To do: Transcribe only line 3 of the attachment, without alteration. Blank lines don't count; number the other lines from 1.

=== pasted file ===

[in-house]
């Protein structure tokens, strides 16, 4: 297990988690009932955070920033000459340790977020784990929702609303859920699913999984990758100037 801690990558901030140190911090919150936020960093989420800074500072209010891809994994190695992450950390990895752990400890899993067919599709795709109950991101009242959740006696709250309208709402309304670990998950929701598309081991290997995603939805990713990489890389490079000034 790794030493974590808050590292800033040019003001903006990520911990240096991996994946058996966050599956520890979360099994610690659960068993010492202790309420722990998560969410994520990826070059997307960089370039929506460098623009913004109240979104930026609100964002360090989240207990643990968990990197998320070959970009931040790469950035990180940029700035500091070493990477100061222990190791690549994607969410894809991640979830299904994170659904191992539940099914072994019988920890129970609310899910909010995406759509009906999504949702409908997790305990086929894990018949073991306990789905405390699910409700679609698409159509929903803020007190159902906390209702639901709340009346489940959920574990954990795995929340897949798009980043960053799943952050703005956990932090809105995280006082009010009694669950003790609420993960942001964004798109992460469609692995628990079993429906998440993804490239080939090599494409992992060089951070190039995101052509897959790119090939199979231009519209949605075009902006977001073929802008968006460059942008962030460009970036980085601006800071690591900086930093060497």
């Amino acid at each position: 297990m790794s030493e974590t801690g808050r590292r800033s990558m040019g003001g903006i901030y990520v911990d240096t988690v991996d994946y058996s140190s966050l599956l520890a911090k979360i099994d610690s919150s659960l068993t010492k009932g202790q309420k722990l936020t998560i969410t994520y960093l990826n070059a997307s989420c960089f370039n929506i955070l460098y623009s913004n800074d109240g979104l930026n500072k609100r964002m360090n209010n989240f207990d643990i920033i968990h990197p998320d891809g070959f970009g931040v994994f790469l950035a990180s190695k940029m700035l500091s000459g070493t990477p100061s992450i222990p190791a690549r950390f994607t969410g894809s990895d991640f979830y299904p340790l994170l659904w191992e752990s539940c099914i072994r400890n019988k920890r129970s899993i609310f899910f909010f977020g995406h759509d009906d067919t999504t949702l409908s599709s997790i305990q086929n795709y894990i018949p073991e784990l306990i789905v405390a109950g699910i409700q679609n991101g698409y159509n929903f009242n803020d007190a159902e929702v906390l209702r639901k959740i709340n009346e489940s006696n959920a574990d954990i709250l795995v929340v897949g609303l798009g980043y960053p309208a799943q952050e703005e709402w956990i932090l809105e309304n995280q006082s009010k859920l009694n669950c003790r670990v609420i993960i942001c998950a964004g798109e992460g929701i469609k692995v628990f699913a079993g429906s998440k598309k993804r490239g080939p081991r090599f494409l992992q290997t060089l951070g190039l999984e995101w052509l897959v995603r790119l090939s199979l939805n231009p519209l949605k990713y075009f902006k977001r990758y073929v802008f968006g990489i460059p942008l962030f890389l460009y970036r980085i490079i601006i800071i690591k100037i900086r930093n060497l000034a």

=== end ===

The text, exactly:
């Amino acid at each position: 297990m790794s030493e974590t801690g808050r590292r800033s990558m040019g003001g903006i901030y990520v911990d240096t988690v991996d994946y058996s140190s966050l599956l520890a911090k979360i099994d610690s919150s659960l068993t010492k009932g202790q309420k722990l936020t998560i969410t994520y960093l990826n070059a997307s989420c960089f370039n929506i955070l460098y623009s913004n800074d109240g979104l930026n500072k609100r964002m360090n209010n989240f207990d643990i920033i968990h990197p998320d891809g070959f970009g931040v994994f790469l950035a990180s190695k940029m700035l500091s000459g070493t990477p100061s992450i222990p190791a690549r950390f994607t969410g894809s990895d991640f979830y299904p340790l994170l659904w191992e752990s539940c099914i072994r400890n019988k920890r129970s899993i609310f899910f909010f977020g995406h759509d009906d067919t999504t949702l409908s599709s997790i305990q086929n795709y894990i018949p073991e784990l306990i789905v405390a109950g699910i409700q679609n991101g698409y159509n929903f009242n803020d007190a159902e929702v906390l209702r639901k959740i709340n009346e489940s006696n959920a574990d954990i709250l795995v929340v897949g609303l798009g980043y960053p309208a799943q952050e703005e709402w956990i932090l809105e309304n995280q006082s009010k859920l009694n669950c003790r670990v609420i993960i942001c998950a964004g798109e992460g929701i469609k692995v628990f699913a079993g429906s998440k598309k993804r490239g080939p081991r090599f494409l992992q290997t060089l951070g190039l999984e995101w052509l897959v995603r790119l090939s199979l939805n231009p519209l949605k990713y075009f902006k977001r990758y073929v802008f968006g990489i460059p942008l962030f890389l460009y970036r980085i490079i601006i800071i690591k100037i900086r930093n060497l000034a």